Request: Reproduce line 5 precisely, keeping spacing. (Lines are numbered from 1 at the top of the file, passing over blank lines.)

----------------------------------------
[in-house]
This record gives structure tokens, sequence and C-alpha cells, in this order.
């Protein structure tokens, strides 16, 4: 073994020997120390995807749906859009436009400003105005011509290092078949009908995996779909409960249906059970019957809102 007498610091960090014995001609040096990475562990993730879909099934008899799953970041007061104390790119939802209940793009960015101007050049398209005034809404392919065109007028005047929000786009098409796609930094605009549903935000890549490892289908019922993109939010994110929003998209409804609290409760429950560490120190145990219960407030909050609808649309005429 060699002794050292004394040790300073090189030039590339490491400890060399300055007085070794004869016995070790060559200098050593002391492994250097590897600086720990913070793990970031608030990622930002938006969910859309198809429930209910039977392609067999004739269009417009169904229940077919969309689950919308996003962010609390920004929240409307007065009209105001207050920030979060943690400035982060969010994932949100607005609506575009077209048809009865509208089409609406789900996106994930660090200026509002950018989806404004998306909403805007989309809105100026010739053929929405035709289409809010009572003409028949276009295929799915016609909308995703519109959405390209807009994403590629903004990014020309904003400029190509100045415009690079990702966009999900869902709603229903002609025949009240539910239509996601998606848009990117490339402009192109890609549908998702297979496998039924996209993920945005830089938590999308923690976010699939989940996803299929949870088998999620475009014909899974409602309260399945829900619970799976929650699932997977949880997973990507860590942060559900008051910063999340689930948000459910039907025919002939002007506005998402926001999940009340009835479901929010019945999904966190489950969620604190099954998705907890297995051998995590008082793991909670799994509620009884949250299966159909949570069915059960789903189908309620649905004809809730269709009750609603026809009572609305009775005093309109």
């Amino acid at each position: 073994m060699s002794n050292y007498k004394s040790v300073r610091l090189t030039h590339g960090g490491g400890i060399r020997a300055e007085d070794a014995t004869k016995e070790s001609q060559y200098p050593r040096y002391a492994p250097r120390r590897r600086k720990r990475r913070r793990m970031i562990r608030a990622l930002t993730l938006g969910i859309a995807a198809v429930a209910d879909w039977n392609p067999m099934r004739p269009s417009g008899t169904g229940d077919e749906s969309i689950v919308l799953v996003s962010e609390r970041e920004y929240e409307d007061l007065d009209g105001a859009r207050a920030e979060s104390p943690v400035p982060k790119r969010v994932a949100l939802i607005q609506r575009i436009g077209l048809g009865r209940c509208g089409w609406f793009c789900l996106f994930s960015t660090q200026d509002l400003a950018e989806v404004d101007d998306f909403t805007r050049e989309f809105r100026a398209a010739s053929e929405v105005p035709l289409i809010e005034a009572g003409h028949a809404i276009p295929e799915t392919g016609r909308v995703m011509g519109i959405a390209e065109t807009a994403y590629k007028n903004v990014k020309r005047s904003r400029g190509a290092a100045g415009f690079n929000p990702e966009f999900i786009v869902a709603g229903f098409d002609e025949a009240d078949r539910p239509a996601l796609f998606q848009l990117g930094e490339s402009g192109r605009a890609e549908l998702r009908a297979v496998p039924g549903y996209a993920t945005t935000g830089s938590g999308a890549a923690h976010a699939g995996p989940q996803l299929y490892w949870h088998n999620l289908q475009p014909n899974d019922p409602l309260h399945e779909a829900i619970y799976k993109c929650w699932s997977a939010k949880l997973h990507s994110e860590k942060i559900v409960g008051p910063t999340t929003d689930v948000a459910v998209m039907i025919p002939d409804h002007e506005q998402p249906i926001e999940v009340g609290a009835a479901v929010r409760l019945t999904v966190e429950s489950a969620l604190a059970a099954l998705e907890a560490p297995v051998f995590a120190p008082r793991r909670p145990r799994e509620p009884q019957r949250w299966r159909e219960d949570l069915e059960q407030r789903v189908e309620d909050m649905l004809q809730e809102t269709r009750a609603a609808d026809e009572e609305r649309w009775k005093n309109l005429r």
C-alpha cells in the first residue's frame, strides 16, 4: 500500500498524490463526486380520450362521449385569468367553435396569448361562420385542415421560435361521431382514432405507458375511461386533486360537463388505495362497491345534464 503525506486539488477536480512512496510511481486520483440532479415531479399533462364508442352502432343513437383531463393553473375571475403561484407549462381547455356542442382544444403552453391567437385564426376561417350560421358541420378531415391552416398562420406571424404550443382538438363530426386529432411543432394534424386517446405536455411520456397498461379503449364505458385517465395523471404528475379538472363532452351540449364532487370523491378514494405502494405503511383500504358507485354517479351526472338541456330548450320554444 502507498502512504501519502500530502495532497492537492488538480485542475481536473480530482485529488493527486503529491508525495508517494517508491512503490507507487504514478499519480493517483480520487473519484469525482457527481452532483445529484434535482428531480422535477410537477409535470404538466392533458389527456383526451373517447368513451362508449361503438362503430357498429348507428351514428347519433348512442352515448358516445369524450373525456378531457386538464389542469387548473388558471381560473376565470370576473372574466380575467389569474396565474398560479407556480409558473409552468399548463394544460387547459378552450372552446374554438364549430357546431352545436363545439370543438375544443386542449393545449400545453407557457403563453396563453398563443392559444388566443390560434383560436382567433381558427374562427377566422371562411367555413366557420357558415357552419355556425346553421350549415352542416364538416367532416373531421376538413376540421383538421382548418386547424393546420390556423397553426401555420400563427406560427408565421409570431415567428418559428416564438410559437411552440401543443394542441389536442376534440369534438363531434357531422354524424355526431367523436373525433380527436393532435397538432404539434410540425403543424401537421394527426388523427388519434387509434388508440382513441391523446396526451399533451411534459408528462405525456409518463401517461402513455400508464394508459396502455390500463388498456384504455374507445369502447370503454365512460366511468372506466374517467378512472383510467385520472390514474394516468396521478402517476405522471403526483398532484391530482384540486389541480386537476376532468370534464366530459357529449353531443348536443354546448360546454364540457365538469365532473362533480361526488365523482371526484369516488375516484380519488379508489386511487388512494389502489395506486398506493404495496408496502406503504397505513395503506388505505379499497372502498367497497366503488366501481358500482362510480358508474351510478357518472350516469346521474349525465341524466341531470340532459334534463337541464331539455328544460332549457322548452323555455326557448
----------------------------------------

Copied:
C-alpha cells in the first residue's frame, strides 16, 4: 500500500498524490463526486380520450362521449385569468367553435396569448361562420385542415421560435361521431382514432405507458375511461386533486360537463388505495362497491345534464 503525506486539488477536480512512496510511481486520483440532479415531479399533462364508442352502432343513437383531463393553473375571475403561484407549462381547455356542442382544444403552453391567437385564426376561417350560421358541420378531415391552416398562420406571424404550443382538438363530426386529432411543432394534424386517446405536455411520456397498461379503449364505458385517465395523471404528475379538472363532452351540449364532487370523491378514494405502494405503511383500504358507485354517479351526472338541456330548450320554444 502507498502512504501519502500530502495532497492537492488538480485542475481536473480530482485529488493527486503529491508525495508517494517508491512503490507507487504514478499519480493517483480520487473519484469525482457527481452532483445529484434535482428531480422535477410537477409535470404538466392533458389527456383526451373517447368513451362508449361503438362503430357498429348507428351514428347519433348512442352515448358516445369524450373525456378531457386538464389542469387548473388558471381560473376565470370576473372574466380575467389569474396565474398560479407556480409558473409552468399548463394544460387547459378552450372552446374554438364549430357546431352545436363545439370543438375544443386542449393545449400545453407557457403563453396563453398563443392559444388566443390560434383560436382567433381558427374562427377566422371562411367555413366557420357558415357552419355556425346553421350549415352542416364538416367532416373531421376538413376540421383538421382548418386547424393546420390556423397553426401555420400563427406560427408565421409570431415567428418559428416564438410559437411552440401543443394542441389536442376534440369534438363531434357531422354524424355526431367523436373525433380527436393532435397538432404539434410540425403543424401537421394527426388523427388519434387509434388508440382513441391523446396526451399533451411534459408528462405525456409518463401517461402513455400508464394508459396502455390500463388498456384504455374507445369502447370503454365512460366511468372506466374517467378512472383510467385520472390514474394516468396521478402517476405522471403526483398532484391530482384540486389541480386537476376532468370534464366530459357529449353531443348536443354546448360546454364540457365538469365532473362533480361526488365523482371526484369516488375516484380519488379508489386511487388512494389502489395506486398506493404495496408496502406503504397505513395503506388505505379499497372502498367497497366503488366501481358500482362510480358508474351510478357518472350516469346521474349525465341524466341531470340532459334534463337541464331539455328544460332549457322548452323555455326557448